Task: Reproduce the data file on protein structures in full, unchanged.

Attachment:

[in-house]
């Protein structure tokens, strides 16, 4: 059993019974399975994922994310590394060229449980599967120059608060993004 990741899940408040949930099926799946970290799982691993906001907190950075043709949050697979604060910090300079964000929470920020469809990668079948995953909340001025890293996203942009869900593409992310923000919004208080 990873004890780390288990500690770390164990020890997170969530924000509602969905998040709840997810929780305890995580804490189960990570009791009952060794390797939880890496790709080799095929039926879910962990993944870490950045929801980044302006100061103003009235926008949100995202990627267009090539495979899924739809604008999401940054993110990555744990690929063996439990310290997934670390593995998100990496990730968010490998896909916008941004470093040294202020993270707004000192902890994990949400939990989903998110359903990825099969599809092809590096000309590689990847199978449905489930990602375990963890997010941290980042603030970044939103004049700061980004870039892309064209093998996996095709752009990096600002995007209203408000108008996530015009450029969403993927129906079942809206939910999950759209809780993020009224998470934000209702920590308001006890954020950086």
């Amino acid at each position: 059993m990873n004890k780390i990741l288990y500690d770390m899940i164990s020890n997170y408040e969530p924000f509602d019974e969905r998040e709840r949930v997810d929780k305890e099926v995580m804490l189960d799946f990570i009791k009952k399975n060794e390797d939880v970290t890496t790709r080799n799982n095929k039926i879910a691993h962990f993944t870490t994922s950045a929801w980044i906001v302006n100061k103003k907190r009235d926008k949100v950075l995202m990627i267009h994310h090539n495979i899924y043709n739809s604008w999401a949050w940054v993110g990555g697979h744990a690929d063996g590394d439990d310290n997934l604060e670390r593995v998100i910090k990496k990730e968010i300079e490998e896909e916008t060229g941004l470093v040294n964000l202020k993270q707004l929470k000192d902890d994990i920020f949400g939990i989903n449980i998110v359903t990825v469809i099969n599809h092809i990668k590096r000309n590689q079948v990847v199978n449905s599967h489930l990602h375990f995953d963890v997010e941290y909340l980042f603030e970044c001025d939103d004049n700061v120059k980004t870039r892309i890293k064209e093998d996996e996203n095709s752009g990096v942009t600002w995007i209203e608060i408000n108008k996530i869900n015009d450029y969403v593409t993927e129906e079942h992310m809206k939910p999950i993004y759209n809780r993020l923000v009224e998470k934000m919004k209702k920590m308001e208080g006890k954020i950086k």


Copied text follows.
[in-house]
């Protein structure tokens, strides 16, 4: 059993019974399975994922994310590394060229449980599967120059608060993004 990741899940408040949930099926799946970290799982691993906001907190950075043709949050697979604060910090300079964000929470920020469809990668079948995953909340001025890293996203942009869900593409992310923000919004208080 990873004890780390288990500690770390164990020890997170969530924000509602969905998040709840997810929780305890995580804490189960990570009791009952060794390797939880890496790709080799095929039926879910962990993944870490950045929801980044302006100061103003009235926008949100995202990627267009090539495979899924739809604008999401940054993110990555744990690929063996439990310290997934670390593995998100990496990730968010490998896909916008941004470093040294202020993270707004000192902890994990949400939990989903998110359903990825099969599809092809590096000309590689990847199978449905489930990602375990963890997010941290980042603030970044939103004049700061980004870039892309064209093998996996095709752009990096600002995007209203408000108008996530015009450029969403993927129906079942809206939910999950759209809780993020009224998470934000209702920590308001006890954020950086």
């Amino acid at each position: 059993m990873n004890k780390i990741l288990y500690d770390m899940i164990s020890n997170y408040e969530p924000f509602d019974e969905r998040e709840r949930v997810d929780k305890e099926v995580m804490l189960d799946f990570i009791k009952k399975n060794e390797d939880v970290t890496t790709r080799n799982n095929k039926i879910a691993h962990f993944t870490t994922s950045a929801w980044i906001v302006n100061k103003k907190r009235d926008k949100v950075l995202m990627i267009h994310h090539n495979i899924y043709n739809s604008w999401a949050w940054v993110g990555g697979h744990a690929d063996g590394d439990d310290n997934l604060e670390r593995v998100i910090k990496k990730e968010i300079e490998e896909e916008t060229g941004l470093v040294n964000l202020k993270q707004l929470k000192d902890d994990i920020f949400g939990i989903n449980i998110v359903t990825v469809i099969n599809h092809i990668k590096r000309n590689q079948v990847v199978n449905s599967h489930l990602h375990f995953d963890v997010e941290y909340l980042f603030e970044c001025d939103d004049n700061v120059k980004t870039r892309i890293k064209e093998d996996e996203n095709s752009g990096v942009t600002w995007i209203e608060i408000n108008k996530i869900n015009d450029y969403v593409t993927e129906e079942h992310m809206k939910p999950i993004y759209n809780r993020l923000v009224e998470k934000m919004k209702k920590m308001e208080g006890k954020i950086k």